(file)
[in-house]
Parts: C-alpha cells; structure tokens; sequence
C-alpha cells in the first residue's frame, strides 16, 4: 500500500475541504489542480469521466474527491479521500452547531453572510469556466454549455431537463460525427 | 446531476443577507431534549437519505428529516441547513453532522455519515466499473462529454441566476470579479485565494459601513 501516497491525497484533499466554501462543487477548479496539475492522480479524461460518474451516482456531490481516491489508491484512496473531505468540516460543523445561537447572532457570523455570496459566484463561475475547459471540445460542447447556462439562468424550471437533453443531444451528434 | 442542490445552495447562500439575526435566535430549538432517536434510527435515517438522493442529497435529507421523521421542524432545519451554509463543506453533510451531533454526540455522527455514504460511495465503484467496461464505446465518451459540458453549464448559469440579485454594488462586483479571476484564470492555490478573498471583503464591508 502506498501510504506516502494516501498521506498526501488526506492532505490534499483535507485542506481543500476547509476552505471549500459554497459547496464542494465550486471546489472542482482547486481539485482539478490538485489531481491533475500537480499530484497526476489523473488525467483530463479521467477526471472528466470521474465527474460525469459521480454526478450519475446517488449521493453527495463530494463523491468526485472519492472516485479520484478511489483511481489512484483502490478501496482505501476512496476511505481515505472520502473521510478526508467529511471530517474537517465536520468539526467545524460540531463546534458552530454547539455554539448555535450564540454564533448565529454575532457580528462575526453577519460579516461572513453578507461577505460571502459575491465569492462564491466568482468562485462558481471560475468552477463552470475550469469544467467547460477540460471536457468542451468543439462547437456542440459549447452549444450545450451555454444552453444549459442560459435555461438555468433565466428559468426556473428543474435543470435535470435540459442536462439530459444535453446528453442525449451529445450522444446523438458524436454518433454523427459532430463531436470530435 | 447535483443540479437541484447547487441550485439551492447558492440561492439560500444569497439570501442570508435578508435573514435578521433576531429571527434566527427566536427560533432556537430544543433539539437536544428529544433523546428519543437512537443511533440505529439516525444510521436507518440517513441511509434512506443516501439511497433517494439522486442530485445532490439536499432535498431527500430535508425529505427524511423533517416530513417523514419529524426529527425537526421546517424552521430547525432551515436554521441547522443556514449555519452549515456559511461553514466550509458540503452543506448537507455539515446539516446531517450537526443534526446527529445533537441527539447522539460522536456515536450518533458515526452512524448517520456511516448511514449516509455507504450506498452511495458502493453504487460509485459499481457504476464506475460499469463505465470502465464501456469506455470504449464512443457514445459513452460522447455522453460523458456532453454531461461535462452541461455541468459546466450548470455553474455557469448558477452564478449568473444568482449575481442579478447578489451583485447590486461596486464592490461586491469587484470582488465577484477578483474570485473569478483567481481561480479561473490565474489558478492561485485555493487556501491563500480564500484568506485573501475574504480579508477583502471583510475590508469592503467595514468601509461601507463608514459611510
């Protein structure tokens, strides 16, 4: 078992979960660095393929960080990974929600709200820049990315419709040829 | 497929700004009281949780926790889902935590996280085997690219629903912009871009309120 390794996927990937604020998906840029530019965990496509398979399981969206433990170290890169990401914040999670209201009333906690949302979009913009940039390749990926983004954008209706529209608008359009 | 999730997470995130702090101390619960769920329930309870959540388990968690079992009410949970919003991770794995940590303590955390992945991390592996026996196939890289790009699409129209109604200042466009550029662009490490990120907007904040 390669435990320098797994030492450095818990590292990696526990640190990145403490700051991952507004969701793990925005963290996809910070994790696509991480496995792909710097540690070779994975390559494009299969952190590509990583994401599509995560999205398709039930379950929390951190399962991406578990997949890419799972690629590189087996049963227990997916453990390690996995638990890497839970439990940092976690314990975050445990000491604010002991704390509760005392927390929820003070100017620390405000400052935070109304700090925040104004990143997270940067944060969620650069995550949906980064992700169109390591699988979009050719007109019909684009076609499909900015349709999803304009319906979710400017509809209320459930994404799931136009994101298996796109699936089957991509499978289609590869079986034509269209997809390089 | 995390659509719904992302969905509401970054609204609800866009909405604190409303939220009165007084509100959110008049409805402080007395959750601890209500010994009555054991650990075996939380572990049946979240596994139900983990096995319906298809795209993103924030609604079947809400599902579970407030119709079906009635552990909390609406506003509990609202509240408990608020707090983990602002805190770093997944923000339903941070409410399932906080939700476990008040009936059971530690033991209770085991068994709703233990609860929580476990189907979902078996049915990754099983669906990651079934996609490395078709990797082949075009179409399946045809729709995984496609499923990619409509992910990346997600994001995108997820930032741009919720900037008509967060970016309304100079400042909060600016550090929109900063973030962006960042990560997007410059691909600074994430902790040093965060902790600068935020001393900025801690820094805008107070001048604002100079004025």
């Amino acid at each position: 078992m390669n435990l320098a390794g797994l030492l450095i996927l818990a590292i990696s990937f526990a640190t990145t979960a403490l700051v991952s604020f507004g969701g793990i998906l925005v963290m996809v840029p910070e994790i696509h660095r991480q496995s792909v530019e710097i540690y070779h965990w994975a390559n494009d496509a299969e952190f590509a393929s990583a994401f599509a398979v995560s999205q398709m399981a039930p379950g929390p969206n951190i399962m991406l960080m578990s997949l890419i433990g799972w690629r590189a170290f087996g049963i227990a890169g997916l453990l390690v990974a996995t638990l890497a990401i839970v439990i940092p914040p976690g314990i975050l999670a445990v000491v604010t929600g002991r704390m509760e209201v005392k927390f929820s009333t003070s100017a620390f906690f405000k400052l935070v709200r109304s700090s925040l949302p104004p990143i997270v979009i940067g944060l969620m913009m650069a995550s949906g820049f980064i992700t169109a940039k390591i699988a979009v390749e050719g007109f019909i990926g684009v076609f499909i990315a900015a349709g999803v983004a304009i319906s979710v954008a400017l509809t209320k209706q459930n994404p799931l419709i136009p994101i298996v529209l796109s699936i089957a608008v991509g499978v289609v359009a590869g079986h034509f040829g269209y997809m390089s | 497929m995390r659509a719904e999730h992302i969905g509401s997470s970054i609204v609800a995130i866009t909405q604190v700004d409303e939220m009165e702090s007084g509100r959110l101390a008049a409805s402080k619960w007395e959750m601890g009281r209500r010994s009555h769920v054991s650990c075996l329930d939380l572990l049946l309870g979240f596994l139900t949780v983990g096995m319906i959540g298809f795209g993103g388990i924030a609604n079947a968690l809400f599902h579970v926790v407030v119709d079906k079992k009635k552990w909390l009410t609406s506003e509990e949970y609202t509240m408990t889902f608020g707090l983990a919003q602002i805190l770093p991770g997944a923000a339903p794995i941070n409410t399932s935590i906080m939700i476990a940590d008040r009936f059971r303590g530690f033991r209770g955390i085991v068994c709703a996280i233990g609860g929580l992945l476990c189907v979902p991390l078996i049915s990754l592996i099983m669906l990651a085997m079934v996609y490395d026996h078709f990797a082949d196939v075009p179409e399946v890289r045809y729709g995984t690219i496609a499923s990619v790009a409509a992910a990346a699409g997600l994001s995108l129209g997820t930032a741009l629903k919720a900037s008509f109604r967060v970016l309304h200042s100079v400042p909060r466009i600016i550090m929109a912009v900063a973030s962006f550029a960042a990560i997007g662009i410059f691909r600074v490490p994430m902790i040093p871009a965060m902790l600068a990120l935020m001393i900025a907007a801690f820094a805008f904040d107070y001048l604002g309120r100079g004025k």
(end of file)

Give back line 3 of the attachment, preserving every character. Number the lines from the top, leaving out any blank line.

C-alpha cells in the first residue's frame, strides 16, 4: 500500500475541504489542480469521466474527491479521500452547531453572510469556466454549455431537463460525427 | 446531476443577507431534549437519505428529516441547513453532522455519515466499473462529454441566476470579479485565494459601513 501516497491525497484533499466554501462543487477548479496539475492522480479524461460518474451516482456531490481516491489508491484512496473531505468540516460543523445561537447572532457570523455570496459566484463561475475547459471540445460542447447556462439562468424550471437533453443531444451528434 | 442542490445552495447562500439575526435566535430549538432517536434510527435515517438522493442529497435529507421523521421542524432545519451554509463543506453533510451531533454526540455522527455514504460511495465503484467496461464505446465518451459540458453549464448559469440579485454594488462586483479571476484564470492555490478573498471583503464591508 502506498501510504506516502494516501498521506498526501488526506492532505490534499483535507485542506481543500476547509476552505471549500459554497459547496464542494465550486471546489472542482482547486481539485482539478490538485489531481491533475500537480499530484497526476489523473488525467483530463479521467477526471472528466470521474465527474460525469459521480454526478450519475446517488449521493453527495463530494463523491468526485472519492472516485479520484478511489483511481489512484483502490478501496482505501476512496476511505481515505472520502473521510478526508467529511471530517474537517465536520468539526467545524460540531463546534458552530454547539455554539448555535450564540454564533448565529454575532457580528462575526453577519460579516461572513453578507461577505460571502459575491465569492462564491466568482468562485462558481471560475468552477463552470475550469469544467467547460477540460471536457468542451468543439462547437456542440459549447452549444450545450451555454444552453444549459442560459435555461438555468433565466428559468426556473428543474435543470435535470435540459442536462439530459444535453446528453442525449451529445450522444446523438458524436454518433454523427459532430463531436470530435 | 447535483443540479437541484447547487441550485439551492447558492440561492439560500444569497439570501442570508435578508435573514435578521433576531429571527434566527427566536427560533432556537430544543433539539437536544428529544433523546428519543437512537443511533440505529439516525444510521436507518440517513441511509434512506443516501439511497433517494439522486442530485445532490439536499432535498431527500430535508425529505427524511423533517416530513417523514419529524426529527425537526421546517424552521430547525432551515436554521441547522443556514449555519452549515456559511461553514466550509458540503452543506448537507455539515446539516446531517450537526443534526446527529445533537441527539447522539460522536456515536450518533458515526452512524448517520456511516448511514449516509455507504450506498452511495458502493453504487460509485459499481457504476464506475460499469463505465470502465464501456469506455470504449464512443457514445459513452460522447455522453460523458456532453454531461461535462452541461455541468459546466450548470455553474455557469448558477452564478449568473444568482449575481442579478447578489451583485447590486461596486464592490461586491469587484470582488465577484477578483474570485473569478483567481481561480479561473490565474489558478492561485485555493487556501491563500480564500484568506485573501475574504480579508477583502471583510475590508469592503467595514468601509461601507463608514459611510